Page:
Australia comes in at number 60 for fixed broadband speeds. We’re behind names like Uruguay and Serbia.

Money Morning

Source: Speedtest
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I think it’s pretty clear the government can’t fix this problem. They tried their best and they gave us the NBN.

No. This job will be left up to the private sector. They’re already rolling out the infrastructure for this next evolution in connectivity in fact. And it’s not just in Oz but in China, the US, the UK and most other G20 nations.

When the Internet 2.0 finally goes live, I don’t think it will be that hard to guess what happens next…

Two ASX opportunities

I expect hundreds, no, thousands of businesses will be scrambling to benefit from this third moment in history.

Not only will it pave the way for new technologies, but new businesses and income streams as well.

Google, Facebook and Amazon, I’m sure they’ll all benefit from this next generation in connectivity. But they probably won’t be the names that double overnight.

The really big winners from this opportunity will likely be found in the smaller end of the market, where $50 million in sales is a noticeable addition.

Down here in the bottom of the market, you might see stocks rise 100%, 200%, maybe even 300% on this opportunity.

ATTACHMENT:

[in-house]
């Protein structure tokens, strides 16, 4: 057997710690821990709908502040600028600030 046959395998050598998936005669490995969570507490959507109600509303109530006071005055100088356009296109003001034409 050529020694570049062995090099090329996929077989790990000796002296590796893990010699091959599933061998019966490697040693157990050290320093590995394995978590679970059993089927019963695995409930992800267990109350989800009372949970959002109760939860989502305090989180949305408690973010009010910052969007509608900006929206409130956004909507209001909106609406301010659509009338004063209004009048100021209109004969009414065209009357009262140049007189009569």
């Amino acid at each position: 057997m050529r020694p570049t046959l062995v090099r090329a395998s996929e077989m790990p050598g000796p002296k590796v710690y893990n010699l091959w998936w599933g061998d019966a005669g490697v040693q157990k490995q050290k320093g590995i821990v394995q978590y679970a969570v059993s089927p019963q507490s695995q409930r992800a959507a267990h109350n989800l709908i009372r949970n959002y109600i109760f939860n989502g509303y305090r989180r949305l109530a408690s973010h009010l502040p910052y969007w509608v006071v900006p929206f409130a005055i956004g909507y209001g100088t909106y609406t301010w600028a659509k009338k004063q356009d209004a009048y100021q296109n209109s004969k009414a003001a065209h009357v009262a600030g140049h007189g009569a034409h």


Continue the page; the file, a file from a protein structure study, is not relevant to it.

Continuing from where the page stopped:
With that in mind, I decided to go on a hunt a few months ago. I wanted to find the few stocks that could really benefit from this Internet 2.0 evolution.

I kept coming back to two names. These two ASX stocks, I believe, could really benefit from our ever-increasing data-filled world.

One is involved in the infrastructure build-out. The other could see a myriad of customers jump onto their system as we move to a cloud-dominated world.

I’ll reveal more about both in a report that goes live tomorrow.

See you in the future,

Harje Ronngard,
Editor Money Morning

PS: Our Three In-House Small-Cap Experts Have Revealed Their Top Picks for 2019. Download the free guide today.


Money Morning is Australia’s most outspoken financial news service. Your Money Morning editorial team are not afraid to tell it like it is. From calling out politicians to taking on the housing industry, our aim is to cut through the hype and BS to help you make sense of the stories that make a difference to your wealth. Whether you agree with us or not, you’ll find our common-sense, thought provoking arguments well worth a read. Money Morning Australia is published by Port Phillip Publishing, an independent financial publisher based in Melbourne, Australia. As an Australian financial services license holder we are subject to the regulations and laws of Corporations Act and Financial Services Act.